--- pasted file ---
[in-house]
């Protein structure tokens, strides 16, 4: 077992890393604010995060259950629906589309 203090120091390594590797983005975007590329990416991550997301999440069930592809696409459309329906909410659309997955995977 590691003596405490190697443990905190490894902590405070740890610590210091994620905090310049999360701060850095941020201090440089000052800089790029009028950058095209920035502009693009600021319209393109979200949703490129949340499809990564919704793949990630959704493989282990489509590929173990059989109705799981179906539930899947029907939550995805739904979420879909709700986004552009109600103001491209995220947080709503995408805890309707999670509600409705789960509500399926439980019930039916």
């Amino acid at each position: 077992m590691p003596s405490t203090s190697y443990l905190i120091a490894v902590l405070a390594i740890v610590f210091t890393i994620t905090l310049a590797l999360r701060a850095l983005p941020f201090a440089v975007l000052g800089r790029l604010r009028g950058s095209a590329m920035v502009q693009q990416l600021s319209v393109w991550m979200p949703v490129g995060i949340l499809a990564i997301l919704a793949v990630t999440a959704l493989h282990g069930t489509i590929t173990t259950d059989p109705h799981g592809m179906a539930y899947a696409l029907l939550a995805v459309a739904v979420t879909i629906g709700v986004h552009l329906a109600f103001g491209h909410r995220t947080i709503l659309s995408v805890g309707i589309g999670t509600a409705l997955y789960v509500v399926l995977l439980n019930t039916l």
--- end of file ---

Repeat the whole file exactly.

[in-house]
């Protein structure tokens, strides 16, 4: 077992890393604010995060259950629906589309 203090120091390594590797983005975007590329990416991550997301999440069930592809696409459309329906909410659309997955995977 590691003596405490190697443990905190490894902590405070740890610590210091994620905090310049999360701060850095941020201090440089000052800089790029009028950058095209920035502009693009600021319209393109979200949703490129949340499809990564919704793949990630959704493989282990489509590929173990059989109705799981179906539930899947029907939550995805739904979420879909709700986004552009109600103001491209995220947080709503995408805890309707999670509600409705789960509500399926439980019930039916």
């Amino acid at each position: 077992m590691p003596s405490t203090s190697y443990l905190i120091a490894v902590l405070a390594i740890v610590f210091t890393i994620t905090l310049a590797l999360r701060a850095l983005p941020f201090a440089v975007l000052g800089r790029l604010r009028g950058s095209a590329m920035v502009q693009q990416l600021s319209v393109w991550m979200p949703v490129g995060i949340l499809a990564i997301l919704a793949v990630t999440a959704l493989h282990g069930t489509i590929t173990t259950d059989p109705h799981g592809m179906a539930y899947a696409l029907l939550a995805v459309a739904v979420t879909i629906g709700v986004h552009l329906a109600f103001g491209h909410r995220t947080i709503l659309s995408v805890g309707i589309g999670t509600a409705l997955y789960v509500v399926l995977l439980n019930t039916l």